“He understood that Robert was central to our lives," said Page Melton Ivie, center, of her husband, Allan Ivie, left. Robert Melton is on the right. (M. McClain for The Washington Post)

Page Melton Ivie responded, “What families look like — it's an important conversation that we will need to keep having as caregiving responsibilities change. ... I am sorry for the critics — I don't expect everyone to understand or approve.”

The story of “The Vow,” which appeared in The Washington Post Magazine this past weekend, resonated with many readers. Author Susan Baer and the subject of the story, Page Melton Ivie, took questions from Washington Post readers Monday during a Live Q&A.

Below are highlighted reader questions and Ivie’s answers for the chat. You can find the complete chat here.

Q: Do you ever rethink your decision to resuscitate Robert, even though the medical professionals warned you that he would not be himself? Would you make the same decision again?

A: I have rethought everything — hundreds of times. I would, though. I know our story has prompted many folks to have those hard, but necessary, discussions with their spouses, kids and parents. Important conversations to have.

Q: I am concerned about writing a story that publicly discusses the deterioration of a professional, brilliant man. It's a wonderfully written, important piece of journalism, but one of the main subjects really could not give his full consent about the article. This is uncomfortable for me; I would not want the story to be about me in this situation. I know it is an important topic; but the ethics of these types of stories should be an ongoing discussion.

A: It is very hard to read about Robert and I agree his situation raises many ethical questions that we have grappled with through the years. It breaks our hearts all of the time. He has a brain injury — it's an undignified condition for sure.

Q: When you say you made the decision within your faith, could you explain that some more. Many would argue that breaking your vow by ending your marriage isn't compatible with any faith. How did you reconcile it with your faith?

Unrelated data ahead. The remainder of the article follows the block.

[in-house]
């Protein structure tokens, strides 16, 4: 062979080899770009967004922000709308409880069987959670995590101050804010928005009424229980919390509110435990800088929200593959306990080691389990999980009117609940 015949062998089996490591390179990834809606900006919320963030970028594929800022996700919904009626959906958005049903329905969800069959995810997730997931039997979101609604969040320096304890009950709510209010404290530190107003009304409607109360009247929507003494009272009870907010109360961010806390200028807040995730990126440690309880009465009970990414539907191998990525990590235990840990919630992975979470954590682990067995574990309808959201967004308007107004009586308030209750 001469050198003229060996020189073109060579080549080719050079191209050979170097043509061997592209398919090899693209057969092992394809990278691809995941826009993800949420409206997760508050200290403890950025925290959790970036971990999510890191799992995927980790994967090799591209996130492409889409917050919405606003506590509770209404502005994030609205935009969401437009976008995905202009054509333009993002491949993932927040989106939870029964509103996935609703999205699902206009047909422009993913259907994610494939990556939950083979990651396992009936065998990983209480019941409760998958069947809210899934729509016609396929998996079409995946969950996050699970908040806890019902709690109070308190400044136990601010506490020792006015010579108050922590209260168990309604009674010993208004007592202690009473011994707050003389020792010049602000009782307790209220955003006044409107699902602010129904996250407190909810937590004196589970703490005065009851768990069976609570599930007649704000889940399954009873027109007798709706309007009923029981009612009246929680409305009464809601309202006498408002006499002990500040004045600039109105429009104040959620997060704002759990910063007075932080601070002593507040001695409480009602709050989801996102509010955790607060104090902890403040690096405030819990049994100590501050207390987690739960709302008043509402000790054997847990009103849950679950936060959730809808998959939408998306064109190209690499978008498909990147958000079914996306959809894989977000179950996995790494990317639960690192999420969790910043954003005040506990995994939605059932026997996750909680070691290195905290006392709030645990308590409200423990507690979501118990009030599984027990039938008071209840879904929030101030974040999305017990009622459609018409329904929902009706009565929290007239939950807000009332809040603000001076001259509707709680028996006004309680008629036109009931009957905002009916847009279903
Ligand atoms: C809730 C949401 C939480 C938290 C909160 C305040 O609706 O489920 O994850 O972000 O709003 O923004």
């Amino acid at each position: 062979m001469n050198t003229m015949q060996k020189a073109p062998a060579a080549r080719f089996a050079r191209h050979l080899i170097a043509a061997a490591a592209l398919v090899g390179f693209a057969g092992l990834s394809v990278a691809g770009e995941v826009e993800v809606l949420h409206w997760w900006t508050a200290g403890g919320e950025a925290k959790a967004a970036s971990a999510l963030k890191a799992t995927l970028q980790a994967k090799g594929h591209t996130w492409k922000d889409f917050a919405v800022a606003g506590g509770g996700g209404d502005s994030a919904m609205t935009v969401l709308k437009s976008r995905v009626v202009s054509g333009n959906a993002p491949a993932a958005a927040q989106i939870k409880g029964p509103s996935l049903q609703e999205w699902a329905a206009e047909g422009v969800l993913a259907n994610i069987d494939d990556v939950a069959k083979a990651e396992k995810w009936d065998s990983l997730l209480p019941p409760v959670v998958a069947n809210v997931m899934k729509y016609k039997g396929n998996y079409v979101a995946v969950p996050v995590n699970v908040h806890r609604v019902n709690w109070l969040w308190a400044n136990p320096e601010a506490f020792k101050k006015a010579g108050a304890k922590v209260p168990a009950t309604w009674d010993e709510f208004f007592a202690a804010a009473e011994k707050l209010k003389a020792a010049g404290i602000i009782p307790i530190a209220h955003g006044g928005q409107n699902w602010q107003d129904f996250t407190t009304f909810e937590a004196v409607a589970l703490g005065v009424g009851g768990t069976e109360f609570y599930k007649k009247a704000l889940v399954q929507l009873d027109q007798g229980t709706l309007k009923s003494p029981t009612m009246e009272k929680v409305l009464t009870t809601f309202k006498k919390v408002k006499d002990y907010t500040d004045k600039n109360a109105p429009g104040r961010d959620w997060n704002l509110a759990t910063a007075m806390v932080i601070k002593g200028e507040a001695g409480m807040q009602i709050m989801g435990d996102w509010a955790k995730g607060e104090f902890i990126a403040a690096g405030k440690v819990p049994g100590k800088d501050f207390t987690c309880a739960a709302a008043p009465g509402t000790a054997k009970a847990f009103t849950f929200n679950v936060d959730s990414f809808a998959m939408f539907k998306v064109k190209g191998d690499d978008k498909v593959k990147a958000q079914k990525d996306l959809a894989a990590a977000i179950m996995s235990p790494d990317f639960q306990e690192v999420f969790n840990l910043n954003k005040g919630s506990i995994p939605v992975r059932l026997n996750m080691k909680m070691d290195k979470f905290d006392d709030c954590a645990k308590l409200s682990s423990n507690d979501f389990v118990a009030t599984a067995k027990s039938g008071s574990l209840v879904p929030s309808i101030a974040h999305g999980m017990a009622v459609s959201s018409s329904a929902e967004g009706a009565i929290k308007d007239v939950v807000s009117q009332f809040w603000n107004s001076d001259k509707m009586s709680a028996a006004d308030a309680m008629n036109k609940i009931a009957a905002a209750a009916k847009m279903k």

A: I understand that my choices are not for everyone. I had long discussions about the meaning of those vows and I concluded that I am standing by Robert  in every sense and at the same time, ensuring our girls are cared for and that Robert will always be cared for. Again, wasn't what I was looking for, but I have to make peace with the fact that our new life helps everyone.

Q: To what vow is it that you are being lauded for holding true?

A:  I understand this is a sticking point for a lot of folks. I would disagree that we have “moved on.” Robert is central to our lives and now benefits from a stronger support network than he had before. Not a justification for anything — just the fact of our lives now. I will take care of him forever. In the context of my faith, I am standing by him and with him. I am fortunate to have found someone who will share this with me.

Q: Page, if you were in Robert's situation (ill) would you also want Allan to move on with his life or feel that he should stay married to you?

A: I would want first, what's best for our children. And I would want my spouse to be happy. We benefited from our situation by expanding Robert's support network — ensuring his continued good care and that is a huge comfort to me and Robert's family.